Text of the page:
In one aspect, the spinal fixation system includes at least three different predetermined lock positions. In a first lock position, the locking device forms a first gap with an inserted spinal rod of a predetermined size to allow movement of the rod both along the yoke axis and also transverse to the yoke axis. This first gap permits ease of shifting a spinal rod with extreme curvatures. In a second lock position, the lock device forms a second, smaller gap with the spinal rod of predetermined size that primarily allows movement of the spinal rod transverse to the yoke axis or along the axis of the rod itself. This second gap permits final adjustments of the rod position prior to final locking of the spinal rod into a fixed position relative to the yoke. In a third lock position, the lock device locks the spinal rod relative to the yoke. Preferably, the first and second lock positions are achieved through a top loading of the lock device along the yoke axis into the yoke. The third lock position is preferably achieved through both a rotational and axial movement of the lock device such as by components of a cap assembly including an upper cap lock member that is rotated while a lower saddle member is shifted axially.
In another aspect, the insertion of the lock device into the coupling device is preferably achieved via flexible or resilient portions of a side wall of the yoke. Alternatively, the resilient portions could be provided on the lock device, or on both the lock device and coupling device. In the preferred form, the yoke side wall includes a resilient portion, and preferably facing resilient portions of wall portions at opposite sides of the yoke, that resiliently or elastically flex in order to permit the receipt of the lock device into an internal space between the wall portions along the yoke axis. The resilient portion is of sufficient resiliency to allow sufficient flexure thereof in a direction transverse to the insertion direction of the lock device during insertion thereof while the wall portions are also sufficiently stiff to retain the lock device in the various locked positions relative to the yoke despite the forces generated between the lock device and the yoke wall portions, particularly with the lock device in the above-described third-lock position.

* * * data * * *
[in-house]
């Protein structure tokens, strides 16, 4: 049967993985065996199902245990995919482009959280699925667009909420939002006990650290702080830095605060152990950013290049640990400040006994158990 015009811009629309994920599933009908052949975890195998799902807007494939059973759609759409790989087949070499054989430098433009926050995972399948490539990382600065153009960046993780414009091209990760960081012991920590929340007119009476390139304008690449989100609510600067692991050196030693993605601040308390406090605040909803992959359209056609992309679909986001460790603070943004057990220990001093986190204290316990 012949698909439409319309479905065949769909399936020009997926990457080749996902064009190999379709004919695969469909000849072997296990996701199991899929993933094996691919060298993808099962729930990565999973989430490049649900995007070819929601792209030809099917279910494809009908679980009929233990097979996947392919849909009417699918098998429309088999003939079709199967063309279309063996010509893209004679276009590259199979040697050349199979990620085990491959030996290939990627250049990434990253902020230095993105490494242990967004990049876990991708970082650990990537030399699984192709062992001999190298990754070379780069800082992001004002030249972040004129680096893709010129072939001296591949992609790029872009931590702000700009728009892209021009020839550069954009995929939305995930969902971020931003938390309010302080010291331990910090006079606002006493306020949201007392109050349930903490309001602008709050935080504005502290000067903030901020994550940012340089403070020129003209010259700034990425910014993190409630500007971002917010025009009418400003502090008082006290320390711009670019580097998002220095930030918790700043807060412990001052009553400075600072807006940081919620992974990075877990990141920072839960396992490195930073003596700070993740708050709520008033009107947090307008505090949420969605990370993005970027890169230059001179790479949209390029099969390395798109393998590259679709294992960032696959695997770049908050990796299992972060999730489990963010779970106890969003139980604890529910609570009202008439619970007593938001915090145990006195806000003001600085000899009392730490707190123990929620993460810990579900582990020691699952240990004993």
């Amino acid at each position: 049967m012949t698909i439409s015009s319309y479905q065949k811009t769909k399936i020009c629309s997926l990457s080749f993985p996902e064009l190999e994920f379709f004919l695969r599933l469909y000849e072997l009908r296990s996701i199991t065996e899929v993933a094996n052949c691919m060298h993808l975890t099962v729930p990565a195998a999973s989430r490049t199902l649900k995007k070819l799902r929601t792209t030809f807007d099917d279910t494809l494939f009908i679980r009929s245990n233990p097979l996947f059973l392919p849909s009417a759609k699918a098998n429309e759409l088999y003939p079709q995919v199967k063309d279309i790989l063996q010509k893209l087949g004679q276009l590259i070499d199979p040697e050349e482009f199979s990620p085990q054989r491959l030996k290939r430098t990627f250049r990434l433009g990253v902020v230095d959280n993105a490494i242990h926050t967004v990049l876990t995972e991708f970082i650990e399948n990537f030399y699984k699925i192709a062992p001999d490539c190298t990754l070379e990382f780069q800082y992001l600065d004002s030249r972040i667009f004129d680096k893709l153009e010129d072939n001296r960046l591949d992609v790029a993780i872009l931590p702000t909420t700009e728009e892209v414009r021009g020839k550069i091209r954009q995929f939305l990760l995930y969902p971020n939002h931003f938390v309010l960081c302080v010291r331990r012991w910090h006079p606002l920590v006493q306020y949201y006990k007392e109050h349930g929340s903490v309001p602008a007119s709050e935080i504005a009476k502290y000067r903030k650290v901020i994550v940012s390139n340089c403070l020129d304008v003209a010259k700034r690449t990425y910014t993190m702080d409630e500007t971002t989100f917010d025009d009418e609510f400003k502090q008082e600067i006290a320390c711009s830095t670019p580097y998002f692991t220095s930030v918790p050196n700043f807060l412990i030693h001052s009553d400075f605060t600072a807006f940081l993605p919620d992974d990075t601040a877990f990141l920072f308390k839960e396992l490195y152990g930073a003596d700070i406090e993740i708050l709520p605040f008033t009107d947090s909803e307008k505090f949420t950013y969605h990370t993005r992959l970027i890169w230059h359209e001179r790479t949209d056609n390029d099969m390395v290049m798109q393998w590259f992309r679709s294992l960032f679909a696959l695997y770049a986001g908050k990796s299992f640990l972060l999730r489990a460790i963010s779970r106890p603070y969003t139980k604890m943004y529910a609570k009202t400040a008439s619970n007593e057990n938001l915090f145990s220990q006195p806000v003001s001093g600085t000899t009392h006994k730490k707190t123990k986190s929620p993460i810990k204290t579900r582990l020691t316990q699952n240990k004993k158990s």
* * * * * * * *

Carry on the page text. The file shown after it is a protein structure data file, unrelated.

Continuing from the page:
The lock device and yoke member include cooperating portions preferably in the form of ramp surfaces on both the lock device and the yoke member. As the lock device is advanced axially into the yoke member, a first set of lower ramp surfaces engage corresponding ramp surfaces of the yoke resilient wall portions shifting the wall portions outwardly away from the yoke axis in order to initially receive at least a portion of the lock device in the yoke internal space. As the cap is inserted further along the axis during this initial insertion stage of the lock device, yoke flanges are received in upwardly opening seats or depressions of the lock device adjacent and above the lower ramp surfaces with an audible “click” or other indication as the bottom of the yoke flanges clear the upper edge of the lock device extending about the depressions and the resilient portions resiliently shift back toward their original, undeflected position. The audible indication provides the surgeon feedback that the lock device is in the first locked position in the yoke. The snap-fit receipt of the yoke flanges in the lock device seat keeps the lock device from backing out of the yoke member unless the yoke resilient portions are moved apart such as with a tool.
In this first position, a relatively large gap is formed between the lock device, and specifically the lower saddle member thereof, and the spinal rod. The shifting or snapping back of the resilient portions such that the yoke flanges are received in the depressions also provides the surgeon with tactile feedback along with the audible indication that the lock device is at its first locked position. This large gap has a predetermined axial size such that shifting of the spinal rod both along the yoke axis and transverse to the yoke axis is permitted. The large gap is advantageous because it allows the surgeon to make relatively large adjustments to the position of the spinal rod such as may be necessary to accommodate spines with extensive curvature thereto especially with scoliosis and kyphosis of the spine while the lock device is securely held in fixed axial position relative to the yoke member particularly against axially shifting away from the rod.
Once the surgeon has positioned the spinal rod near its final orientation and position an axial force directed toward the rod is applied to which causes the lock device to advance in the yoke internal space from the first lock position along the yoke axis to a second lock position. During this intermediate insertion stage, a second set of upper ramp surfaces of the lock device push against the ramp surfaces of the resilient portions to shift the resilient portions away from the axis. Similar to the first lock position, a snap-fit of the yoke flanges in an upwardly opening seat adjacent and above the lower ramp surfaces of the lock device is provided. The surgeon again is provided with feedback such as via an audible or tactile indication that the lock device has been properly received in the second lock position. In this position, the yoke flanges keep the lock device from backing out of the yoke space without bending of the resilient wall portions of the yoke member.